The back-and-forth, quoting out of context, and general cattiness of politics gets pretty tiresome, especially during an election season. For the most part it’s better to ignore it. Sometimes, though, a candidate says something too ridiculous to let slide:
“You go into these small towns in Pennsylvania and, like a lot of small towns in the Midwest, the jobs have been gone now for 25 years and nothing’s replaced them. …
“And they fell through the Clinton administration, and the Bush administration, and each successive administration has said that somehow these communities are going to regenerate and they have not,” he said.
“And it’s not surprising then they get bitter, they cling to guns or religion or antipathy to people who aren’t like them or anti-immigrant sentiment or anti-trade sentiment as a way to explain their frustrations,” he also said.
If you read the CNN story that I’m quoting here, it’s pretty clear that Obama’s response is more of the now-standard Barackish dissembling. Instead of simply apologizing for being careless, Obama has to blame the listener – “Obviously, if I worded things in a way that made people offended, I deeply regret that,” – and complain about how his opponents nit-pick his every word.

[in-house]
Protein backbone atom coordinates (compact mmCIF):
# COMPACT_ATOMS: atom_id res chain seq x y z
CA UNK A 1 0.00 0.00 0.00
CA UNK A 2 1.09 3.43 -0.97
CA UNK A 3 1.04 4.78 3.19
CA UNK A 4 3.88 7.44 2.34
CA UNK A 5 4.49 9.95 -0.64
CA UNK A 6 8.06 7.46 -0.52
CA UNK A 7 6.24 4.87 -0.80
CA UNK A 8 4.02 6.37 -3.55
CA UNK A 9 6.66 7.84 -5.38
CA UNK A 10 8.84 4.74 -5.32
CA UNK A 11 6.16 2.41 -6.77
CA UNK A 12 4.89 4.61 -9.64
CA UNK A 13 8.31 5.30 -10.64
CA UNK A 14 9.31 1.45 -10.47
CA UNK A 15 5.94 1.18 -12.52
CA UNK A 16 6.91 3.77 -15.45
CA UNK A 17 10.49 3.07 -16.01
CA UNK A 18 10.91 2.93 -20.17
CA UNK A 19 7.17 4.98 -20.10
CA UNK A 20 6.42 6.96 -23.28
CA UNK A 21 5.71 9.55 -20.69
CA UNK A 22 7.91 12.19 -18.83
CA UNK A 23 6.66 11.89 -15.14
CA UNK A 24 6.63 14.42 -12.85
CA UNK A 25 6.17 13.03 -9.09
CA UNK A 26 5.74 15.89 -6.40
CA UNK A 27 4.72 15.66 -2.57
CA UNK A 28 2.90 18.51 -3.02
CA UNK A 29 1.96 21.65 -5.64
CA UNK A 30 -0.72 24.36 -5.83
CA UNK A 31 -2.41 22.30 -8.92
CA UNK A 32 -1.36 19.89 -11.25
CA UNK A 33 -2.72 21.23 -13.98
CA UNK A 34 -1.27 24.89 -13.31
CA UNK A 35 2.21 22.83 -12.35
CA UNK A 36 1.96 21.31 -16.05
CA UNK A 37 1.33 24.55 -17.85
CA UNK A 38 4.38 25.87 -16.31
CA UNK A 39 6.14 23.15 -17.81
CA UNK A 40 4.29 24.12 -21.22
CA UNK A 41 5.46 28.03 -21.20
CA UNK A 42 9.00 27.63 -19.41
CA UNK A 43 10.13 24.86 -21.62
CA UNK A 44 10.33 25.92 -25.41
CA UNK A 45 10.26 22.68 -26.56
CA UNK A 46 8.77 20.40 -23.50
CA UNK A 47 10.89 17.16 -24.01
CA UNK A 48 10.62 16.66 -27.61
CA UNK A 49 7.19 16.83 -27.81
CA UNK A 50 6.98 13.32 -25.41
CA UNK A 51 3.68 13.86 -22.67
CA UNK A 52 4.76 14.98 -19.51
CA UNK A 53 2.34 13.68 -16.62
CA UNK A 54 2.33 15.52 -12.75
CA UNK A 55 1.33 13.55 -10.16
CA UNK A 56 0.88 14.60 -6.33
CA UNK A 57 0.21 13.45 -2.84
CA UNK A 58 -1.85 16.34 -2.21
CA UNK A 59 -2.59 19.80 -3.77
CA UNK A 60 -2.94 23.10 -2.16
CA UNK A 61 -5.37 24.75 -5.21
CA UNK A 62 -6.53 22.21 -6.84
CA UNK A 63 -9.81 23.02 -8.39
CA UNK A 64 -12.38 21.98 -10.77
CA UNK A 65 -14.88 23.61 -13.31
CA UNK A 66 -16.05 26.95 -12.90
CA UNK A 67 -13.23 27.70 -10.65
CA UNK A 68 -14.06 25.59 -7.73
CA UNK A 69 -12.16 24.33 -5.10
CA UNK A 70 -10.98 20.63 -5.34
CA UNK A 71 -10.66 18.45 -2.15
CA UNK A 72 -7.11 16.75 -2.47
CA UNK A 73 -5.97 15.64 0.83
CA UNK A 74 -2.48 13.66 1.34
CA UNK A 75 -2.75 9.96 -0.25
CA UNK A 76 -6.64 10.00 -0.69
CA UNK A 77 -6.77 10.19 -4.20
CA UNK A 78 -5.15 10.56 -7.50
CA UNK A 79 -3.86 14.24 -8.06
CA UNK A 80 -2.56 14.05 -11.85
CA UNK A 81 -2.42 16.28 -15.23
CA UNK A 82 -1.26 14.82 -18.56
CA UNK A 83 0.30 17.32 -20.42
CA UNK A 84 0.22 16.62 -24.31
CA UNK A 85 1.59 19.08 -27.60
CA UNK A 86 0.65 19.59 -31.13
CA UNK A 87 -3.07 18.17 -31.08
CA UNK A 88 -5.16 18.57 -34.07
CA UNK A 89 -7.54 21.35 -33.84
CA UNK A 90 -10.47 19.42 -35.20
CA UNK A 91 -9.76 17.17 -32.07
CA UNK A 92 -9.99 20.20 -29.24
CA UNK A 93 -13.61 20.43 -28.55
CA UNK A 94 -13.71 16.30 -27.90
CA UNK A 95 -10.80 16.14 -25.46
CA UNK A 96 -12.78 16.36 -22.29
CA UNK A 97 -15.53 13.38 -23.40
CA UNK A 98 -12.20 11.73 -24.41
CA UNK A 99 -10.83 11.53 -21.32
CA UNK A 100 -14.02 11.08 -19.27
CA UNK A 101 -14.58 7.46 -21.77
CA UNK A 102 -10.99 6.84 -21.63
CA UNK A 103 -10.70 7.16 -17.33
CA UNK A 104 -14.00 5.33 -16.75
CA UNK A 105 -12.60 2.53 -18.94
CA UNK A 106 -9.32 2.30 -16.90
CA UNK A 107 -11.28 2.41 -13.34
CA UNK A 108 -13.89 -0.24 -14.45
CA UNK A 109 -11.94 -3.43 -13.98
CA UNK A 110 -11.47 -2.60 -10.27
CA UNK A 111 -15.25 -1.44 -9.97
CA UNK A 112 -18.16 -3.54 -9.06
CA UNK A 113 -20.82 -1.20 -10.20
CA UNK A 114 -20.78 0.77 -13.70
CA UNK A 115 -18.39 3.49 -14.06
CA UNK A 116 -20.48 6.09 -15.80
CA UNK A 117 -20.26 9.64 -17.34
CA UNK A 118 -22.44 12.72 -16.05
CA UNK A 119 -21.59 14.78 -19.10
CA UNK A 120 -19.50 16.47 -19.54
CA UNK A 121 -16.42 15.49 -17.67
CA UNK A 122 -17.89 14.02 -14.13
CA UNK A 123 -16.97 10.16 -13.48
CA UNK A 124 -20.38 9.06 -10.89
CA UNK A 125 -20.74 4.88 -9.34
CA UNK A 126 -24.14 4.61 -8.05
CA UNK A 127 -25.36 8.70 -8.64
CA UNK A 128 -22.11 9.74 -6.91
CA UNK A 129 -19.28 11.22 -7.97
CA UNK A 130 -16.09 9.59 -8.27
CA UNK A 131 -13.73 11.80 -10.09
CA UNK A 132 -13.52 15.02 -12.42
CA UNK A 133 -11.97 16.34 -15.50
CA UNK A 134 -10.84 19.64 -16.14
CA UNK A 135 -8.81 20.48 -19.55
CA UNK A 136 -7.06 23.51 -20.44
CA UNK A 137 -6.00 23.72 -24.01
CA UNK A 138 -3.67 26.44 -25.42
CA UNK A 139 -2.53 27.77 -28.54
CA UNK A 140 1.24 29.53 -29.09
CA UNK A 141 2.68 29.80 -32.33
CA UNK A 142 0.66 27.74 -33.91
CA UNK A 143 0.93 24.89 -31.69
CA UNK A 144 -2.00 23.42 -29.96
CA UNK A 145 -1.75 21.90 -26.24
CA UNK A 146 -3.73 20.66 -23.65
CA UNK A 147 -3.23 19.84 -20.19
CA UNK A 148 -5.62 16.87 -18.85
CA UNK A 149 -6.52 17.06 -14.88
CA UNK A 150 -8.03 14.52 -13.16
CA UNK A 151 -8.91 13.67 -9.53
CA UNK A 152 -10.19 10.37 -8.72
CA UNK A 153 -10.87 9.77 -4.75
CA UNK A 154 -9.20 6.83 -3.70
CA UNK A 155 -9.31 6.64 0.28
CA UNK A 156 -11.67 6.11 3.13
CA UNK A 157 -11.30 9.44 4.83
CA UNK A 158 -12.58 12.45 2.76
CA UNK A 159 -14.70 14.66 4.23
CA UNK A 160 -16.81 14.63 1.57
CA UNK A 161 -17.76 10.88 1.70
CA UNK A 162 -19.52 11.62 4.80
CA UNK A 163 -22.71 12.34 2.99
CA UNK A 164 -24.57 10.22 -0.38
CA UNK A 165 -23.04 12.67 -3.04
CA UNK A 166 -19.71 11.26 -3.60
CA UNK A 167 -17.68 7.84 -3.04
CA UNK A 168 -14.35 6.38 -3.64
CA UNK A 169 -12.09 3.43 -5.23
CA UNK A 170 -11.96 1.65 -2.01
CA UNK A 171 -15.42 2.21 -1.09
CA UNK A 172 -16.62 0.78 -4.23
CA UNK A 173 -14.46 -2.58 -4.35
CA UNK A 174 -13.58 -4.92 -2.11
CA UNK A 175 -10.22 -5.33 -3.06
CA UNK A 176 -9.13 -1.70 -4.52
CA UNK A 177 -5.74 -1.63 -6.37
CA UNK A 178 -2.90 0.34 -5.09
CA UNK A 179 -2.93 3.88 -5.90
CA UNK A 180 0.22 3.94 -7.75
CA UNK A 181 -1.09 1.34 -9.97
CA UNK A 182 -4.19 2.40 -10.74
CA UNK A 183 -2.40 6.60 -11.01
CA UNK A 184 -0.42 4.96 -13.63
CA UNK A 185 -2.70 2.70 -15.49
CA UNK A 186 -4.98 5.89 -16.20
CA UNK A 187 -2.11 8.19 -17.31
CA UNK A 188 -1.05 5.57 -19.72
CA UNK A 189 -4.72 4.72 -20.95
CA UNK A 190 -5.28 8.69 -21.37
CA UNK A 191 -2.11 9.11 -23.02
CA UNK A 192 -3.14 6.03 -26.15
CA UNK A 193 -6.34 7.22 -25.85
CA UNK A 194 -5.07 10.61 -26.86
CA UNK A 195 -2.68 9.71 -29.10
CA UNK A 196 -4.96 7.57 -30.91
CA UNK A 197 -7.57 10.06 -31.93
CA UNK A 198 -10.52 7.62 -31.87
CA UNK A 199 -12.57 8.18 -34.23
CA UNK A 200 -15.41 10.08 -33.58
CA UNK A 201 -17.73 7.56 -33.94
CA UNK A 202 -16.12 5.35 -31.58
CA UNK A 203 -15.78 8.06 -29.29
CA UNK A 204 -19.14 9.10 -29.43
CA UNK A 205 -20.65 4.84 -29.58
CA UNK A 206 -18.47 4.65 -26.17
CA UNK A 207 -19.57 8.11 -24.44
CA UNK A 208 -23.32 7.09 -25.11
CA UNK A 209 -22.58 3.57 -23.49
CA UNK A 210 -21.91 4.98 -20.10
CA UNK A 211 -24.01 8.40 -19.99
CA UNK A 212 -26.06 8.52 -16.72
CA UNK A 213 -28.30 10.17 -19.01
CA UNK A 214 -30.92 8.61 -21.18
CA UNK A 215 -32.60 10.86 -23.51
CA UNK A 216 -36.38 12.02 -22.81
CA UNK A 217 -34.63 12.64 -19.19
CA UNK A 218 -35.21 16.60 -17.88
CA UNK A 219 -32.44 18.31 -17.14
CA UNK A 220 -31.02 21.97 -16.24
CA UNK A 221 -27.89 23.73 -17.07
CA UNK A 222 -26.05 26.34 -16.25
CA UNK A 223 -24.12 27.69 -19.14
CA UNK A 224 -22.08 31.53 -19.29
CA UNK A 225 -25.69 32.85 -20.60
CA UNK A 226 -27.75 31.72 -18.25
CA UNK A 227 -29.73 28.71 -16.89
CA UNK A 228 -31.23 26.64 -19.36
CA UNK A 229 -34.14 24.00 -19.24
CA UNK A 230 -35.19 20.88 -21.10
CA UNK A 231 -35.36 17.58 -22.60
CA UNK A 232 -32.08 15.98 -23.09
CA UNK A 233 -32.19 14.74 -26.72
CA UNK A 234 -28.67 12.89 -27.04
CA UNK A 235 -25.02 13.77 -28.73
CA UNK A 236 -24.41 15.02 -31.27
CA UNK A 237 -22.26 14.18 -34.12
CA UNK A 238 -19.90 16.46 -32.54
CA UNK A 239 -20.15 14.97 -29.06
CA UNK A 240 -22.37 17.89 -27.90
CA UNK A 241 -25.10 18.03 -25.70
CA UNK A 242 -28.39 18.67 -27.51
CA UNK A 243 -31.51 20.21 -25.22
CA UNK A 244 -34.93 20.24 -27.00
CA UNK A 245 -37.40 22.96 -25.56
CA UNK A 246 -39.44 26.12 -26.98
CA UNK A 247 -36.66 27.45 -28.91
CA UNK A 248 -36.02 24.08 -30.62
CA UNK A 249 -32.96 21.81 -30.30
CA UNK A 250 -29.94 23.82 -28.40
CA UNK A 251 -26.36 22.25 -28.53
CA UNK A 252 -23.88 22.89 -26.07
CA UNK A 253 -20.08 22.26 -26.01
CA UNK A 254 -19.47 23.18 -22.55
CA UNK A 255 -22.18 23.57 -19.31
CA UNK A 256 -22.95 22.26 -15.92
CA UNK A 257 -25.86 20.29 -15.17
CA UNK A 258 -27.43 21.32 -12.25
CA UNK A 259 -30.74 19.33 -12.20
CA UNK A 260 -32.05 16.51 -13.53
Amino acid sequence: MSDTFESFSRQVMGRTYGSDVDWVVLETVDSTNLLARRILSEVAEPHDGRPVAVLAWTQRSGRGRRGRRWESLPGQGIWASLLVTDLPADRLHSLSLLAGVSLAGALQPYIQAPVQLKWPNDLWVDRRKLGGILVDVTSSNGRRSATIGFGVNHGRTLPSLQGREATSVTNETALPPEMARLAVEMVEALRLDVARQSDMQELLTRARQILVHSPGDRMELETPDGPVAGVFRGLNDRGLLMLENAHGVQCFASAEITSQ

Well, Barack, maybe you should stop saying idiotic things. If it’s not elitist to say, effectively, that small town Midwesterners are unemployed racist yokels waiting for the federal government to repair their crappy communities, I don’t know what would be. The question is not whether people like me are turned off by what the personality candidate says and the extremist name-your-far-left-hero types he hangs out with. But what about some of the moderates who might have been convinced that Obama was, in fact, a leader as great as his speeches?